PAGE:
Banshee by Michael Cassutt is a science fiction novelet published in The Magazine of Fantasy & Science Fiction’s, Jan/Feb 2020 issue. While I say it’s science fiction, it could be categorized as science fantasy in the sense that little of the plot hinges on the actual science that makes the plot possible. Stretching subgenre even further, this could be considered science weird literature, or weird science fiction, similar to Jeff Vandameer’s work, though less on the horror spectrum and more on the absurd.
The premise hinges on the idea of the “Banshee,” a person who has gone through a medical proceeding that changes their whole body into. . . well pretty much anything. There are people who have morphed or “Bancheed” themselves into dinosaurs, unicorns, Martians, etc, etc. It’s ridiculous. Yet, the main character was interesting enough to keep reading about–which is a testament to the piece.
However, I find this pice irksome for other reasons as well, despite its redeeming qualities. For instance, the piece functions on the premise that nobody over the age of 30 can make scientific breakthroughs. It’s a joke, but the piece goes to lengths to illustrate how people over 60 have good or great ideas that benefit everyone. This sentence really drew my attention in today’s political and economic climate, as well.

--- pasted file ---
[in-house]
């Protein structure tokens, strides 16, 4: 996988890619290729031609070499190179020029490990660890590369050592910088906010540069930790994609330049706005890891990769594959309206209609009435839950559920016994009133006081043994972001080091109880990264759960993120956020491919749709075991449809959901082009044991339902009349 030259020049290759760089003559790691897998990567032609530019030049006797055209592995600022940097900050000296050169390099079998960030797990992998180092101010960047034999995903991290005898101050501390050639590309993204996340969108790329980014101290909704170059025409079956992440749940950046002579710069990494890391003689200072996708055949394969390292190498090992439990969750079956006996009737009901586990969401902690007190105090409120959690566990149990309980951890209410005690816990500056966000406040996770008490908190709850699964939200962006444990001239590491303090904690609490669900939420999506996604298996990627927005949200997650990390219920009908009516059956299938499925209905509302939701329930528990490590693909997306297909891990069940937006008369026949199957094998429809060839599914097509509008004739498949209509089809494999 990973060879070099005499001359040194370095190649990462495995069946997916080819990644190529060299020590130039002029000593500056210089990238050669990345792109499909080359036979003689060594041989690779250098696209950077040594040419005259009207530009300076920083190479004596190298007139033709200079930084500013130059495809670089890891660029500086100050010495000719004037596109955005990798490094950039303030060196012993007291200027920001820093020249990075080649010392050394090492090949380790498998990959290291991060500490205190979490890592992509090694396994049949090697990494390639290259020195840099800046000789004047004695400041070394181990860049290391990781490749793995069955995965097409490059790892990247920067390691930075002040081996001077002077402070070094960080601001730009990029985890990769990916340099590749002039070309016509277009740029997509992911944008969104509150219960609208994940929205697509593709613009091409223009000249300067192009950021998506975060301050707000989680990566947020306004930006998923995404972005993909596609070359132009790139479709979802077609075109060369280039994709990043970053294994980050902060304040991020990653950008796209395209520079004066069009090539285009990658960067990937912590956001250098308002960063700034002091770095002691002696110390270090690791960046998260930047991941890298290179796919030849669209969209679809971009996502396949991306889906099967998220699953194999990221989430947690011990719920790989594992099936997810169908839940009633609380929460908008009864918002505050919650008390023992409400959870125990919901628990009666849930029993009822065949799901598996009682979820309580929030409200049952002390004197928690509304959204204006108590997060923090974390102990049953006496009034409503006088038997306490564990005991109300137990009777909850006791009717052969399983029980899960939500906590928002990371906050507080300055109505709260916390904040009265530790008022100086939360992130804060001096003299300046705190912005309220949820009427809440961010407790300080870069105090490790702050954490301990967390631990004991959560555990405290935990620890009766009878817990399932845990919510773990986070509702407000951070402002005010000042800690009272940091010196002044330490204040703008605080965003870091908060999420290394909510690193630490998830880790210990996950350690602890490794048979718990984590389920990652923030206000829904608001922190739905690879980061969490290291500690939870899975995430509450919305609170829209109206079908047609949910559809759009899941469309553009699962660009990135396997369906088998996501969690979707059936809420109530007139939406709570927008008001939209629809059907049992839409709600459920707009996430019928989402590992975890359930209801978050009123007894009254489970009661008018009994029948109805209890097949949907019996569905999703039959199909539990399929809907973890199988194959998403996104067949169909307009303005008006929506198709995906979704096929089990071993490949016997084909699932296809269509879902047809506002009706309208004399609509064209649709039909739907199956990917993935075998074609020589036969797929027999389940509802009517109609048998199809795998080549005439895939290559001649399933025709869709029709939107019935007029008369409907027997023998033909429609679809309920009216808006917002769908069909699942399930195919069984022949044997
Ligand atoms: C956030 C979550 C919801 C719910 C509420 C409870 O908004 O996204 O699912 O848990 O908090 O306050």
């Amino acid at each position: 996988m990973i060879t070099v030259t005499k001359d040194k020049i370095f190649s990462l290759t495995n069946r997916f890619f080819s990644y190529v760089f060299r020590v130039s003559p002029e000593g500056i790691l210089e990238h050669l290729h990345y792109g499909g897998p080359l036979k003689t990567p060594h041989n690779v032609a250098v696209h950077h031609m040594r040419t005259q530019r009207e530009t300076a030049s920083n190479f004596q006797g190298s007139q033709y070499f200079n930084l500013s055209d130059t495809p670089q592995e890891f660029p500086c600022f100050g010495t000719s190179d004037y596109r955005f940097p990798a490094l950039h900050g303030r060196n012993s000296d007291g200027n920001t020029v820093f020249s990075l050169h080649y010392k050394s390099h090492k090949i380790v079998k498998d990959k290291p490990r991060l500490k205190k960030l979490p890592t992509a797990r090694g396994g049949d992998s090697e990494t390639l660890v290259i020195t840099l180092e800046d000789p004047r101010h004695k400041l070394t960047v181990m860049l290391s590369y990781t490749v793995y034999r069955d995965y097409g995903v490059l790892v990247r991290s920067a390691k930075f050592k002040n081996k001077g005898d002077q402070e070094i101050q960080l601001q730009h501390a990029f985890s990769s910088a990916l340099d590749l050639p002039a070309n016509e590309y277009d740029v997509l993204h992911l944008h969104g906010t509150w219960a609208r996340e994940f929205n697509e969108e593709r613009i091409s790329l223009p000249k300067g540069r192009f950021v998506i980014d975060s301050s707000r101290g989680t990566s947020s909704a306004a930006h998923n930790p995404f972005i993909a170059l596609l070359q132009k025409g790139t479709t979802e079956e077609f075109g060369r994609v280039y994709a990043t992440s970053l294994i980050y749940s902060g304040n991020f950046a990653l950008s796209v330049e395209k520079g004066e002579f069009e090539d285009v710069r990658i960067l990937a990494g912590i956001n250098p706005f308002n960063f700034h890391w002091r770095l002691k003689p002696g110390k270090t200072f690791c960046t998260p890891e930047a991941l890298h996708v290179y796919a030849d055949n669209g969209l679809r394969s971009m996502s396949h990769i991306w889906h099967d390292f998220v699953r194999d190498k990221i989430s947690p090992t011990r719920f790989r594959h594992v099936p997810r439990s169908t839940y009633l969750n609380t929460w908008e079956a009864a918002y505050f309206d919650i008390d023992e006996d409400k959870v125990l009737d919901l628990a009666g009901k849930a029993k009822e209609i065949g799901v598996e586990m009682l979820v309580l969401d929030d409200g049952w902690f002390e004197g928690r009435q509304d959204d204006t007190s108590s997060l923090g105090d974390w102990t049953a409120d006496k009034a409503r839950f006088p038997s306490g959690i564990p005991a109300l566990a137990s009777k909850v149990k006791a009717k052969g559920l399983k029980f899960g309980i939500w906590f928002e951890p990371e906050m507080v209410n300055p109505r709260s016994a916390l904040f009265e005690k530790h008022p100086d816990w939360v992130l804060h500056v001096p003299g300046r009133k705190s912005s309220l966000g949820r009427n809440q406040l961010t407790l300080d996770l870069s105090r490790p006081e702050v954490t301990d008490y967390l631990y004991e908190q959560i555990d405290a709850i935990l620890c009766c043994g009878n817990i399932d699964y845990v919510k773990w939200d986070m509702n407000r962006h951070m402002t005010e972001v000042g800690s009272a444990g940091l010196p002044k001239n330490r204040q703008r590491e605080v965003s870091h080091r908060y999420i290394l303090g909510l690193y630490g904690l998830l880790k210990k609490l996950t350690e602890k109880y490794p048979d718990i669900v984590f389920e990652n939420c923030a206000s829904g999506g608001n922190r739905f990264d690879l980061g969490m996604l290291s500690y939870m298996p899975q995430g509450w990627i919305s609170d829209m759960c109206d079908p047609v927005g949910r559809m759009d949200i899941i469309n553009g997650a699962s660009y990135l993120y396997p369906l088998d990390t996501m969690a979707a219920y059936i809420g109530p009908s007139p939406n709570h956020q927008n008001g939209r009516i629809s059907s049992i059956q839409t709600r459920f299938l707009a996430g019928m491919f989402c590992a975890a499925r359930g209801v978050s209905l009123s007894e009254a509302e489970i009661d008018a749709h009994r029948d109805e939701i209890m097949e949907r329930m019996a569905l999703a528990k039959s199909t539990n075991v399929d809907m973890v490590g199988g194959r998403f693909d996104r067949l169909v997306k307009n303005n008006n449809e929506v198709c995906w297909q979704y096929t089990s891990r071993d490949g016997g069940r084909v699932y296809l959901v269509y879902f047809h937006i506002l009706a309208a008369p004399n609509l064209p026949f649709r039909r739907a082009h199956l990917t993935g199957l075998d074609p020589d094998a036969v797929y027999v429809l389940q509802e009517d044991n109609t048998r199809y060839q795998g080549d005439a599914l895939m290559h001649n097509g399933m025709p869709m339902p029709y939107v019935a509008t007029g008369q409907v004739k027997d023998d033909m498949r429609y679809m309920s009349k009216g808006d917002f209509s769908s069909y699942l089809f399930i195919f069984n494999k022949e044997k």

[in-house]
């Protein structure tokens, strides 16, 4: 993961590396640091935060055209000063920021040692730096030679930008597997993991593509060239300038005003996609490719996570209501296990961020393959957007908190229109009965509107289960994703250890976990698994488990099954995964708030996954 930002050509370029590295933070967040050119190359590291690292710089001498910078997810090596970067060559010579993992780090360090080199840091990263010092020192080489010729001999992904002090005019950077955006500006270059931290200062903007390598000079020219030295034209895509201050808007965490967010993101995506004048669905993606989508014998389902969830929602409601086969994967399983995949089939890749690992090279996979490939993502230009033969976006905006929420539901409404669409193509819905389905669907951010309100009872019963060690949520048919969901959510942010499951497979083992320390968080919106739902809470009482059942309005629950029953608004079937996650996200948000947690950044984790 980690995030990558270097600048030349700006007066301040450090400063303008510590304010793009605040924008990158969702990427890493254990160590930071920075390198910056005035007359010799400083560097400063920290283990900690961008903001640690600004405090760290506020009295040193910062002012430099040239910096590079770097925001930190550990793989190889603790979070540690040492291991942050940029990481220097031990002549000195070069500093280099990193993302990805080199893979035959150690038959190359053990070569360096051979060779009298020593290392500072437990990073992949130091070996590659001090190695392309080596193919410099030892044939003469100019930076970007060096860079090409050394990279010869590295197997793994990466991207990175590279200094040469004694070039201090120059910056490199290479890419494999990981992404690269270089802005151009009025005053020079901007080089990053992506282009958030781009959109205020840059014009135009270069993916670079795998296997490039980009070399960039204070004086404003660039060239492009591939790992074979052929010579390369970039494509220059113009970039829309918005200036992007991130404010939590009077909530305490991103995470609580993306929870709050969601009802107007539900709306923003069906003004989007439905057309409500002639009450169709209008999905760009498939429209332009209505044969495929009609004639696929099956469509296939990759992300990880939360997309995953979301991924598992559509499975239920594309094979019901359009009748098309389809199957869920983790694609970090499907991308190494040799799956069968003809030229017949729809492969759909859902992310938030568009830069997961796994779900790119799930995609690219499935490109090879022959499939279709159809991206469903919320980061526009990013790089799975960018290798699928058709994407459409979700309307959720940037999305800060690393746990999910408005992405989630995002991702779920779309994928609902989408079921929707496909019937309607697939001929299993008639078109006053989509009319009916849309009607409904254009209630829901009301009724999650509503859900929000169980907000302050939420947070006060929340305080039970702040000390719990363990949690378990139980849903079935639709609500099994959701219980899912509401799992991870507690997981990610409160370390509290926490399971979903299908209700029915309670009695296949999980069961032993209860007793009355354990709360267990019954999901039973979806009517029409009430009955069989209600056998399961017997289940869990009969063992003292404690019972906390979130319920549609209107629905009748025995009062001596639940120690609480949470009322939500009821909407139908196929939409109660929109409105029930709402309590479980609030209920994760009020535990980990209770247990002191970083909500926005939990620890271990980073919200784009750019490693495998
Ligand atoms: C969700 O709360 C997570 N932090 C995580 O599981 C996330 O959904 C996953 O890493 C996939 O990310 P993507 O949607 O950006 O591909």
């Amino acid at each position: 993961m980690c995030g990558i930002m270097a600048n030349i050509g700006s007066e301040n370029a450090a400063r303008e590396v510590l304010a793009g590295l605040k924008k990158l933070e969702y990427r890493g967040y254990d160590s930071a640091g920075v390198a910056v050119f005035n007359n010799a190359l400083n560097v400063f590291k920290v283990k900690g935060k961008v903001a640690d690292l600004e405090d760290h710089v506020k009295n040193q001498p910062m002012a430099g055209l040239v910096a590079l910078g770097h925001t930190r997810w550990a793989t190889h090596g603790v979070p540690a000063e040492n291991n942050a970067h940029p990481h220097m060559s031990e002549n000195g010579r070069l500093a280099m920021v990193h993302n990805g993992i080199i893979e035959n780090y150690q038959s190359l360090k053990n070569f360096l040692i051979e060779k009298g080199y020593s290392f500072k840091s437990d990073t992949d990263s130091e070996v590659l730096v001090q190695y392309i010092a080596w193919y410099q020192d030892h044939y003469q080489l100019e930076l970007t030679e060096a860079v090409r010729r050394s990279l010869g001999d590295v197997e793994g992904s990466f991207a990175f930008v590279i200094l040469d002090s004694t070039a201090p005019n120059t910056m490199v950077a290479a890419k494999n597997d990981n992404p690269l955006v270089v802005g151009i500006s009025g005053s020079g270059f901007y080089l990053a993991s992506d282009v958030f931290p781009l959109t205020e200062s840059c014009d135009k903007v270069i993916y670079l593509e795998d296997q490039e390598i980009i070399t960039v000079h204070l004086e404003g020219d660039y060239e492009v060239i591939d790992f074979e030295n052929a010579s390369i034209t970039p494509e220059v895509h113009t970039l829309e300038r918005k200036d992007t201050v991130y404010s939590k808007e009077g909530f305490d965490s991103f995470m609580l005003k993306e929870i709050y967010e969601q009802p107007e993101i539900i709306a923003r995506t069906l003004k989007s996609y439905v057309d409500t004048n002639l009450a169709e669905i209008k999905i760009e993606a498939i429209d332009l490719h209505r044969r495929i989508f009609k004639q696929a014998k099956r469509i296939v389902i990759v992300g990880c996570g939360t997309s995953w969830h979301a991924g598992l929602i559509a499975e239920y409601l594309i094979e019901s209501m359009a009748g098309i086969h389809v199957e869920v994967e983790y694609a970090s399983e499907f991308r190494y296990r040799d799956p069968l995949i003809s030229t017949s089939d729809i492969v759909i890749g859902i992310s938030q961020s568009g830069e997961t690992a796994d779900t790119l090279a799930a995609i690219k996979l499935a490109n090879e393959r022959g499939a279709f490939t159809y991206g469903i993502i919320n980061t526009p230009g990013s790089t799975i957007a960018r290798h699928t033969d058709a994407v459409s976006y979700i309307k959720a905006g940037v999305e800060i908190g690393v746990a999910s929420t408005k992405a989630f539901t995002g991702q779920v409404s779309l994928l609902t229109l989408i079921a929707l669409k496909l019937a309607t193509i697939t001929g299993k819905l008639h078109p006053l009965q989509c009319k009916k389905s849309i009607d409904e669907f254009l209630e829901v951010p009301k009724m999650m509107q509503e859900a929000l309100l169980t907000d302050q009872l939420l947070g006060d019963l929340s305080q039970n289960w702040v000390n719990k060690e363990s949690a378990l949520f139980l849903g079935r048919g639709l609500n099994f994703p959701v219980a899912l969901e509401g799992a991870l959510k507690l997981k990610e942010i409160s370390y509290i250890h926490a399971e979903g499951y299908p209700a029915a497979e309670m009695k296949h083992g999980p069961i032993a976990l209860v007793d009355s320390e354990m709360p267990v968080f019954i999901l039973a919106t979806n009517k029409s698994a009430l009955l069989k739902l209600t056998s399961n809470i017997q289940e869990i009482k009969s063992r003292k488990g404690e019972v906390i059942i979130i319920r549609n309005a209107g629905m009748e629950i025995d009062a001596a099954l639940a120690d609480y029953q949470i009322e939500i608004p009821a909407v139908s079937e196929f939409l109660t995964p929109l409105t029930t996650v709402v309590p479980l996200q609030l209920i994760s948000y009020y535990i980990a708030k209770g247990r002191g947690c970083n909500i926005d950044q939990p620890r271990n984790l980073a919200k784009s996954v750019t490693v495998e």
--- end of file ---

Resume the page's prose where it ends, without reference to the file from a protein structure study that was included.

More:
“But he had proven one thing: Smart political decisions could be made by people over sixty.”
Sure, this may be true–but putting it in this piece, which didn’t feel overtly motivated by politics, felt like a plea to readers to trust in the old political guard of today. A guard that has given us deregulated banks that caused the 2008-2010 recession, unprecedented levels of student debt, and a for-profit health care system which only makes money when it can successfully deny care to as many people as possible. That sounds cynical and maybe agist, but all I’ve seen, my adult life, is white, male, politicians creating policies that ultimately impact my generation and those younger than myself in negative ways. In the rare occasion, a politician with policies that would affect me and my generation I positive ways does gain a foothold, everything possible is done to make sure they cannot implement their platform. While this piece is ultimately about an older man changing in his ways and views to become relevant again, the quote above feels like an appeal to younger generations to trust their elders. It’s difficult, we’ve been given few reasons to trust our elder political leaders. While trust in some may be warranted on a case-by-case basis, I think the trust needs to be earned, not granted due to empty promises.